Building Holden Caulfield by Amanda & Greer


         Holden Caulfield, the protagonist of “The Catcher in the Rye” by J.D. Salinger, is a teenage boy who is trying to find his place as he transitions from childhood to adulthood. After reading the novel, we attempted to build an architectural structure to represent Holden. The inspiration for our structure was his internal vulnerable state, and what influence this has on the reader. Holden makes readers and characters around him feel anxious and nervous. Our structure embodies Holden and recreates his effect on people reading the novel.

        Holden’s mental instability throughout the novel is emulated with the narrow base of our structure, which appears to be too small to support the widening walls. Holden’s instability stems from not having a path in life or people he can trust, and is shown with his manic actions and chronic depression. The purpose of the seemingly unstable building is to create a nervous feeling in viewers, similar to the constant worry I felt as Holden continued to make dangerous decisions, such as excessive drinking, not sleeping, smoking, and walking around New York City in the cold all night. When Holden is in his hotel room in New York, he says: "What I really felt like, though, was committing suicide. I felt like jumping out the window" (Salinger 104). Statements like this evoke a feeling of worry in readers; the unstable base creates this same concern in viewers of the building.

        The unsupported spiral stairs that allow people to see inside the building also look like they could fall apart at any moment, like Holden who is on the verge of collapse throughout his whole narration. The numerous stairs also create a physically challenging experience for people who enter the structure. The stairs serve to indicate the tiring experience people face when they try to get through to Holden. Mr. Spencer, Holden’s former teacher at Pencey Prep, for example, has a difficult time getting Holden to understand his advice, which is clear when he says, “I’d like to put some sense into that head of yours boy. I’m trying to help you. I’m trying to help you, if I can”(Salinger 14). The repetition and emphasis on “help” shows the frustration Mr. Spencer faces as he tries and fails to warn Holden about the consequences of his careless decisions. I think characters and readers would agree that it is emotionally draining to try to get through to Holden, so we made is structure that is physically draining to reach the top, to create that same experience for people in our building.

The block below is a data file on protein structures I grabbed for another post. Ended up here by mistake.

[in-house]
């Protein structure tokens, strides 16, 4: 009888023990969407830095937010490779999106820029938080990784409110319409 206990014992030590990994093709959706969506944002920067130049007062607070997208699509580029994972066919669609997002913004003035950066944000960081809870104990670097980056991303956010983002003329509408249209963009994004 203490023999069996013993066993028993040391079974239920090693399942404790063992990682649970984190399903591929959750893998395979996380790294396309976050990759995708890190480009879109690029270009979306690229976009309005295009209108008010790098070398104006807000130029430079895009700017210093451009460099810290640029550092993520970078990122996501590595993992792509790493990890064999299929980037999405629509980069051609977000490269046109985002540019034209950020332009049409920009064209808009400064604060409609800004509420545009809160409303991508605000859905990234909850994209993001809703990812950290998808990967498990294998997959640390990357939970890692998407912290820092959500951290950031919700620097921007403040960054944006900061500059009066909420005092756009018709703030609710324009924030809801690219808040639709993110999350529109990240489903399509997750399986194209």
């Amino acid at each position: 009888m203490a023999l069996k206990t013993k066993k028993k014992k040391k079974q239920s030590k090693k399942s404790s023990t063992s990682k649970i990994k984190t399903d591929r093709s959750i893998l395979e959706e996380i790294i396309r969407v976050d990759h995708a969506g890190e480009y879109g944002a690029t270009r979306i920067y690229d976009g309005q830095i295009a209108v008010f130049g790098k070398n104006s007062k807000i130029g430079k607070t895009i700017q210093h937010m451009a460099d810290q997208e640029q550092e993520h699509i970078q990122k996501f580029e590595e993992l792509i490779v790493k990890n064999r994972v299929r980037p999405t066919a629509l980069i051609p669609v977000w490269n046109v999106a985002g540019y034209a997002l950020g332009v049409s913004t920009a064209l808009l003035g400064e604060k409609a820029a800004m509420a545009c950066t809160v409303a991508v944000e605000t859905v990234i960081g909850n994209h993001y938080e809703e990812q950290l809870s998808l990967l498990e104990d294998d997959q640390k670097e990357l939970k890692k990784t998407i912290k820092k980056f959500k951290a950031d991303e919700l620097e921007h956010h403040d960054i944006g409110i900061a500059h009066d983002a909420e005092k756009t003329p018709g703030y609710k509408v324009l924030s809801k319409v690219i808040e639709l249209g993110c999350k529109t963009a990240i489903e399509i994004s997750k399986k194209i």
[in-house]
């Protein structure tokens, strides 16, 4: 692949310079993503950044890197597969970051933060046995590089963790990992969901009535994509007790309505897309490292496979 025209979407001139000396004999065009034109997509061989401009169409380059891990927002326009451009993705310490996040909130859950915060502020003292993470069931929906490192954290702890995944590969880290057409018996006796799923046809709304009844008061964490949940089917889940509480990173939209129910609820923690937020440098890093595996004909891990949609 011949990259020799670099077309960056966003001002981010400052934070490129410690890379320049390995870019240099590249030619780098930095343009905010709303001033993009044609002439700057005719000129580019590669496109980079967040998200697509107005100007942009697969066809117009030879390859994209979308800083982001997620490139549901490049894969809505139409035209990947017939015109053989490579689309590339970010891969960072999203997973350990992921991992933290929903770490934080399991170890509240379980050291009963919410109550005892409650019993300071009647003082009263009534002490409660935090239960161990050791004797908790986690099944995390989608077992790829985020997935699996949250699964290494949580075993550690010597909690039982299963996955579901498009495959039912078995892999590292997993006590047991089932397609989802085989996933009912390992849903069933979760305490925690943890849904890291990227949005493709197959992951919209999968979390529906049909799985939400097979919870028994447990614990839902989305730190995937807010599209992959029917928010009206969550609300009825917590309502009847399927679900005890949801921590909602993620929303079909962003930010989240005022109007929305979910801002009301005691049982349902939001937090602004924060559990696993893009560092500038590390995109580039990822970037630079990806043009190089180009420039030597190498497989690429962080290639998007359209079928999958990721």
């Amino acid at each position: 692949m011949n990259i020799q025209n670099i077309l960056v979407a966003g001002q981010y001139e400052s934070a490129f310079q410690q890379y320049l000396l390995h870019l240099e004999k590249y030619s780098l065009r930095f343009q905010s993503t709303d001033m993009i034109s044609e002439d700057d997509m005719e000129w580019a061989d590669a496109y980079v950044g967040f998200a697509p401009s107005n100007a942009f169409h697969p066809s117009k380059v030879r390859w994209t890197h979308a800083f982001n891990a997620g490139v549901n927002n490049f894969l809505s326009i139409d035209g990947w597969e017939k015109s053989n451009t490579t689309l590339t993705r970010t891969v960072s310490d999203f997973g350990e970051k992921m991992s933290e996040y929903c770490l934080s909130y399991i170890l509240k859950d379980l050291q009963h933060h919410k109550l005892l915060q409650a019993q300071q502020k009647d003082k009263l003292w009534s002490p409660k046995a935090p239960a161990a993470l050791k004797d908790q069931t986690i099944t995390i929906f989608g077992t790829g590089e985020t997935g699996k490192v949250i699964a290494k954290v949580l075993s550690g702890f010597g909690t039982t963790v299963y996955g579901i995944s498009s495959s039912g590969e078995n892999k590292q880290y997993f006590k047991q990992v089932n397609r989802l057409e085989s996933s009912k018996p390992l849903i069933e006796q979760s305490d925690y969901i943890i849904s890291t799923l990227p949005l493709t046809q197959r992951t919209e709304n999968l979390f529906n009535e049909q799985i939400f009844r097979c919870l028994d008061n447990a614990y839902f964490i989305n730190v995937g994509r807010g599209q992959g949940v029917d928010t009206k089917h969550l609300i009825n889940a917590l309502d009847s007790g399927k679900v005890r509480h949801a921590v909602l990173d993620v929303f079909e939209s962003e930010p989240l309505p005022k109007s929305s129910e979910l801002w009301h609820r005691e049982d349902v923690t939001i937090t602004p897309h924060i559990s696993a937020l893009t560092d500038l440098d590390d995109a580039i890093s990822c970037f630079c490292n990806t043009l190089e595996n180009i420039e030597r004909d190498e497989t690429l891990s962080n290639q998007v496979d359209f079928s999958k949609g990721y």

Other aspects of our structure also serve to represent specific parts of the novel. The windows, which are mostly blocked off, keep most of the light out; but the small open windows allow some rays to get through, making a light pattern on the opposing wall. This connects to the sense of hope at the end of the novel where Holden has a turn for the better when he watches his younger sister Phoebe ride on the carousel. In this scene, Holden watches Phoebe enjoy the ride and he has a realization that he needs to let go; when he does, he feels happy for the first time in the whole book. Holden says, “I felt so damn happy all of sudden, the way old Phoebe kept going around and around”(Salinger 262). The purpose of the light is to make viewers of the structure feel the hope for the better future (once they reach the top of the stairs) that Holden and the reader feel as they read this scene and see Holden’s happiness at the end of the book. Similarly, the downward slope of the roof represents Holden's long downward fall into a depressive and self-harming couple of days during which the book takes place; but the curve beginning to bend up shows that Holden begins to change in the end. He feels good inside for the first time and he eventually gets help with his problems. Although what happens next is unclear, the future seems like it will be brighter and better for him.

        In order to achieve the effects we wanted, we had to do a lot of trial and error. In our initial plan we did not include the stairs, but when we were experimenting with some scrap supplies we noticed the connections it had to the book. The optical light effect was something we wanted since the beginning but it took a lot of tries to figure out how to make it work. In the end, we still retained many of our original aspects but we added new ones and nixed some to end up with the structure you see here.

        This project allowed us as students to think about the book in a different way. The interactive nature of the project is great because everyone can express his or her unique ideas. I think this project helped us understand the book better because it required a lot of thinking and expressing of ideas. In a typical essay, you have a thesis and you prove it with textual evidence, all in a very formal and structured way. Here, we had to think of an idea, find connections and evidence, and then transfer it into a tangible and solid state. As we learned, literature can affect the readers’ feelings and architecture can also evoke feelings in people who walk through the building. By using architecture to talk about literature, we actually learned more about the novel.

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